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Will economic crisis drive up private healthcare?

Is public sector payment for health care on the decline?  This year's National Health Expenditures Trends suggests economic recession can drive up private payment for health care (p.9):
The average annual rate of growth in public-sector health expenditure between 1975 and 1991 was 11.0%. There was a pronounced change in public-sector expenditure trends following the 1990-to-1992 recession. During this period, governments introduced fiscal restraint measures, which affected spending for health and social programs. Private-sector growth rates were considerably higher than the public-sector rates during this period and, as a result, the private-sector share of total health expenditure increased to 29.9% by 1997; it has remained stable since then. The private-sector share is estimated to be 29.7% in 2011.
We may be about to see another decline in the public sector's share. As in 1990-2, we are facing economic troubles and, as in the period after 1990-2, we are facing serious constraints on public sector funding.  Since the advent of the most recent economic crisis, the public sector share has begun to slowly decline.

Of all the provinces, Ontario continues to have the highest portion of private payment for healthcare -- at 32.5%.

The sub-sectors with the most public sector funding are physician services (98.4%), hospitals (90.8%), and public health (100%).  Other sectors get more from private sources: e.g. Drugs (at 61%) and other health care professionals (at 91.8%) get most of their cash from private sources.


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Health care funding falls, again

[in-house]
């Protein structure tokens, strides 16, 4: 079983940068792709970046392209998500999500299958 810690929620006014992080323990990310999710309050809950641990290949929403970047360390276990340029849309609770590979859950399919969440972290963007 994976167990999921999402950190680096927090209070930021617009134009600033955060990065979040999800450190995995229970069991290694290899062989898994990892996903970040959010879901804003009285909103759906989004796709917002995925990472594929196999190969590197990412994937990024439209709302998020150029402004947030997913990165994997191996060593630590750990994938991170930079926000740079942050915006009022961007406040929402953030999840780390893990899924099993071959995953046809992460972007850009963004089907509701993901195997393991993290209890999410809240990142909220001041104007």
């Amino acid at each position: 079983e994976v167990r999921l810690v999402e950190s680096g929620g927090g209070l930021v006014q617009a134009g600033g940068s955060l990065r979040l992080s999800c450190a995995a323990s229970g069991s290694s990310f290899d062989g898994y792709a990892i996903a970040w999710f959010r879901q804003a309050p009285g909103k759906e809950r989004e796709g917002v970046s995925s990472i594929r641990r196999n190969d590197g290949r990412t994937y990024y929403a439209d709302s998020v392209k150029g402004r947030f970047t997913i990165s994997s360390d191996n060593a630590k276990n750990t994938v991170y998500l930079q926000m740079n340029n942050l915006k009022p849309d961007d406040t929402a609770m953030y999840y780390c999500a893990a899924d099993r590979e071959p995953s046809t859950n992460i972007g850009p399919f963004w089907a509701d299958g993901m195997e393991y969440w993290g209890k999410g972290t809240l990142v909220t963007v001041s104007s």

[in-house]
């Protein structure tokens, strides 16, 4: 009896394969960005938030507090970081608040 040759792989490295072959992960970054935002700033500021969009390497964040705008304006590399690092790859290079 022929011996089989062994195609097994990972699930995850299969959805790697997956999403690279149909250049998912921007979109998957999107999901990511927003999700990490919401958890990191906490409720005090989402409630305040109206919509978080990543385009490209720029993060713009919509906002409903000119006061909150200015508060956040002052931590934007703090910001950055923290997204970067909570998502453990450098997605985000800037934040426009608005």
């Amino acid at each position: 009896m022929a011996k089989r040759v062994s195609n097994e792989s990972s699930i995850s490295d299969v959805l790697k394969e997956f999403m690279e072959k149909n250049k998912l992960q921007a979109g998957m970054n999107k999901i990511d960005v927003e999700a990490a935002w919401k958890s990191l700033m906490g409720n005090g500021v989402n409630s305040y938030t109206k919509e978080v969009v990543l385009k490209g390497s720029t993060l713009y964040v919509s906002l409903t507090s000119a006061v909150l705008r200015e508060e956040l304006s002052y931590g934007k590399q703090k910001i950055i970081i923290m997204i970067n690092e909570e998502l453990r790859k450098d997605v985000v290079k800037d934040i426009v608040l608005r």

Real provincial government health care funding per-person has fallen again this year in Ontario, the third year in a row.  Since 2009 real funding per-person has fallen 2.6% -- $63 per person. 

Across Canada real per person funding is in its fourth consecutive year of increase. Since 2009, real provincial funding across Canada is up $89 -- 3.6%.
In fact the funding gap between Ontario and Canada as a whole has gown consistently for years (as set out below in current dollars).

Ontario funds health care less than any other province -- indeed, the province that funds health care the second least (B.C.) provides $185 more per person per year, 4.7% more.  
Provincial health care spending in the rest of Canada (excluding Ontario) is now  $574 higher per person annually than in Ontario. 

 Ontario has not always provided lower than average health care funding increases-- but that has been the general pattern since 2005.
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Ontario long-term care staffing falls far short of other provinces

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